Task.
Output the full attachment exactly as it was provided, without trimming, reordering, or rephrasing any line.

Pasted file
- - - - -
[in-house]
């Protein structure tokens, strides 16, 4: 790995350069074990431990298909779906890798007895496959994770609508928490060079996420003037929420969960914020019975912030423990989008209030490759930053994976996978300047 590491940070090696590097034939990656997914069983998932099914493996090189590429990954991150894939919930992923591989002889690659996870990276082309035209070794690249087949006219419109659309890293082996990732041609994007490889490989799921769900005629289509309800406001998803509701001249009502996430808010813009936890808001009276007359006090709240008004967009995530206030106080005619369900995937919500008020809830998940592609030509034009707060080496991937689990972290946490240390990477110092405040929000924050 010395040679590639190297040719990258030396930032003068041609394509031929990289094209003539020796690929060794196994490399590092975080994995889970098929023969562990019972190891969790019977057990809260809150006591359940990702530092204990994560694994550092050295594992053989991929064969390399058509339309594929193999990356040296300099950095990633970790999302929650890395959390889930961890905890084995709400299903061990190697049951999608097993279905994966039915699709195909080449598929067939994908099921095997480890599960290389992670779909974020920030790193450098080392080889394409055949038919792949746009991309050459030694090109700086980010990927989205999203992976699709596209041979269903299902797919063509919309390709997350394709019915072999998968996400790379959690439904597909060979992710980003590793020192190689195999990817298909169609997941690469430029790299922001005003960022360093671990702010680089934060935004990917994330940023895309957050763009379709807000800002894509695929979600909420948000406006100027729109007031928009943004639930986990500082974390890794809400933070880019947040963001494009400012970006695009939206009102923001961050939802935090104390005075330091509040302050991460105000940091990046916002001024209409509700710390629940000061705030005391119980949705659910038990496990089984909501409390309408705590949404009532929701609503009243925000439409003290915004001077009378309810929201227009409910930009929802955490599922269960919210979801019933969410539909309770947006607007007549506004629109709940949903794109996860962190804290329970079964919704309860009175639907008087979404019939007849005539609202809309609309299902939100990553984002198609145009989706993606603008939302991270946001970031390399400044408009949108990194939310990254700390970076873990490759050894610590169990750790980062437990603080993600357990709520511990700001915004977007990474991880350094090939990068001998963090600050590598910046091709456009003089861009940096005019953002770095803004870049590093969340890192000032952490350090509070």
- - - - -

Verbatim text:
[in-house]
């Protein structure tokens, strides 16, 4: 790995350069074990431990298909779906890798007895496959994770609508928490060079996420003037929420969960914020019975912030423990989008209030490759930053994976996978300047 590491940070090696590097034939990656997914069983998932099914493996090189590429990954991150894939919930992923591989002889690659996870990276082309035209070794690249087949006219419109659309890293082996990732041609994007490889490989799921769900005629289509309800406001998803509701001249009502996430808010813009936890808001009276007359006090709240008004967009995530206030106080005619369900995937919500008020809830998940592609030509034009707060080496991937689990972290946490240390990477110092405040929000924050 010395040679590639190297040719990258030396930032003068041609394509031929990289094209003539020796690929060794196994490399590092975080994995889970098929023969562990019972190891969790019977057990809260809150006591359940990702530092204990994560694994550092050295594992053989991929064969390399058509339309594929193999990356040296300099950095990633970790999302929650890395959390889930961890905890084995709400299903061990190697049951999608097993279905994966039915699709195909080449598929067939994908099921095997480890599960290389992670779909974020920030790193450098080392080889394409055949038919792949746009991309050459030694090109700086980010990927989205999203992976699709596209041979269903299902797919063509919309390709997350394709019915072999998968996400790379959690439904597909060979992710980003590793020192190689195999990817298909169609997941690469430029790299922001005003960022360093671990702010680089934060935004990917994330940023895309957050763009379709807000800002894509695929979600909420948000406006100027729109007031928009943004639930986990500082974390890794809400933070880019947040963001494009400012970006695009939206009102923001961050939802935090104390005075330091509040302050991460105000940091990046916002001024209409509700710390629940000061705030005391119980949705659910038990496990089984909501409390309408705590949404009532929701609503009243925000439409003290915004001077009378309810929201227009409910930009929802955490599922269960919210979801019933969410539909309770947006607007007549506004629109709940949903794109996860962190804290329970079964919704309860009175639907008087979404019939007849005539609202809309609309299902939100990553984002198609145009989706993606603008939302991270946001970031390399400044408009949108990194939310990254700390970076873990490759050894610590169990750790980062437990603080993600357990709520511990700001915004977007990474991880350094090939990068001998963090600050590598910046091709456009003089861009940096005019953002770095803004870049590093969340890192000032952490350090509070």